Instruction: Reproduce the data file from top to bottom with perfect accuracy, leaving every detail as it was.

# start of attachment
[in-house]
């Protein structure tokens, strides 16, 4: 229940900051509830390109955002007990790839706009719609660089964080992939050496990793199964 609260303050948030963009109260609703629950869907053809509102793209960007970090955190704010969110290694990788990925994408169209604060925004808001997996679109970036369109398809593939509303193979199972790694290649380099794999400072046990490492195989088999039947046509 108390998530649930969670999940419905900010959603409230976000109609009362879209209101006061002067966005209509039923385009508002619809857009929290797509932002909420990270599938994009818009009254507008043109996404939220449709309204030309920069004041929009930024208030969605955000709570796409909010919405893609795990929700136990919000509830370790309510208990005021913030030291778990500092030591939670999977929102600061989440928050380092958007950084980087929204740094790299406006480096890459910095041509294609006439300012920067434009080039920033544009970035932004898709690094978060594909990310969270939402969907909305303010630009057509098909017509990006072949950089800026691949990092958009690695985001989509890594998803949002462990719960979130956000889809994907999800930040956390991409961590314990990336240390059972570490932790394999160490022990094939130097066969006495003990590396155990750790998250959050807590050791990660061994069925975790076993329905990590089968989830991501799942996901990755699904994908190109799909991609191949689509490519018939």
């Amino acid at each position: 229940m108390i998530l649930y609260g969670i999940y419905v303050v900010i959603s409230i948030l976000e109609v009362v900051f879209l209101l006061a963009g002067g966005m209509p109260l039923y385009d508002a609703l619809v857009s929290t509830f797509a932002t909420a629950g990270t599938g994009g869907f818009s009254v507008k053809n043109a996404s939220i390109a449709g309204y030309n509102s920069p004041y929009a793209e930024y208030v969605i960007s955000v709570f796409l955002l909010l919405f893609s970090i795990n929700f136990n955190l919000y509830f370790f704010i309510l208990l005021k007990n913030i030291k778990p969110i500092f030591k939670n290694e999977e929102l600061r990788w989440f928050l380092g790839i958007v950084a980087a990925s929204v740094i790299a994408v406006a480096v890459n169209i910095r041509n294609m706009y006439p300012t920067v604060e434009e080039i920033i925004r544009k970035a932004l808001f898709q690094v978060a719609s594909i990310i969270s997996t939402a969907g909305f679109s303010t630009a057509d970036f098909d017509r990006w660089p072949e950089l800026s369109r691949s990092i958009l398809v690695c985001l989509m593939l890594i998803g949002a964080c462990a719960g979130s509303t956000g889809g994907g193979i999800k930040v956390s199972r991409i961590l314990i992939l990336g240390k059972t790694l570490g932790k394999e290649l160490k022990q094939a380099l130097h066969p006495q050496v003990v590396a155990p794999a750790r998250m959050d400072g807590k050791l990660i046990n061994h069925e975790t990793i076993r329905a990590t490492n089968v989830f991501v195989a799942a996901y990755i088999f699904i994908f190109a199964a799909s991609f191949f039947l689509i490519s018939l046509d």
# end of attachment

[in-house]
């Protein structure tokens, strides 16, 4: 229940900051509830390109955002007990790839706009719609660089964080992939050496990793199964 609260303050948030963009109260609703629950869907053809509102793209960007970090955190704010969110290694990788990925994408169209604060925004808001997996679109970036369109398809593939509303193979199972790694290649380099794999400072046990490492195989088999039947046509 108390998530649930969670999940419905900010959603409230976000109609009362879209209101006061002067966005209509039923385009508002619809857009929290797509932002909420990270599938994009818009009254507008043109996404939220449709309204030309920069004041929009930024208030969605955000709570796409909010919405893609795990929700136990919000509830370790309510208990005021913030030291778990500092030591939670999977929102600061989440928050380092958007950084980087929204740094790299406006480096890459910095041509294609006439300012920067434009080039920033544009970035932004898709690094978060594909990310969270939402969907909305303010630009057509098909017509990006072949950089800026691949990092958009690695985001989509890594998803949002462990719960979130956000889809994907999800930040956390991409961590314990990336240390059972570490932790394999160490022990094939130097066969006495003990590396155990750790998250959050807590050791990660061994069925975790076993329905990590089968989830991501799942996901990755699904994908190109799909991609191949689509490519018939």
């Amino acid at each position: 229940m108390i998530l649930y609260g969670i999940y419905v303050v900010i959603s409230i948030l976000e109609v009362v900051f879209l209101l006061a963009g002067g966005m209509p109260l039923y385009d508002a609703l619809v857009s929290t509830f797509a932002t909420a629950g990270t599938g994009g869907f818009s009254v507008k053809n043109a996404s939220i390109a449709g309204y030309n509102s920069p004041y929009a793209e930024y208030v969605i960007s955000v709570f796409l955002l909010l919405f893609s970090i795990n929700f136990n955190l919000y509830f370790f704010i309510l208990l005021k007990n913030i030291k778990p969110i500092f030591k939670n290694e999977e929102l600061r990788w989440f928050l380092g790839i958007v950084a980087a990925s929204v740094i790299a994408v406006a480096v890459n169209i910095r041509n294609m706009y006439p300012t920067v604060e434009e080039i920033i925004r544009k970035a932004l808001f898709q690094v978060a719609s594909i990310i969270s997996t939402a969907g909305f679109s303010t630009a057509d970036f098909d017509r990006w660089p072949e950089l800026s369109r691949s990092i958009l398809v690695c985001l989509m593939l890594i998803g949002a964080c462990a719960g979130s509303t956000g889809g994907g193979i999800k930040v956390s199972r991409i961590l314990i992939l990336g240390k059972t790694l570490g932790k394999e290649l160490k022990q094939a380099l130097h066969p006495q050496v003990v590396a155990p794999a750790r998250m959050d400072g807590k050791l990660i046990n061994h069925e975790t990793i076993r329905a990590t490492n089968v989830f991501v195989a799942a996901y990755i088999f699904i994908f190109a199964a799909s991609f191949f039947l689509i490519s018939l046509d």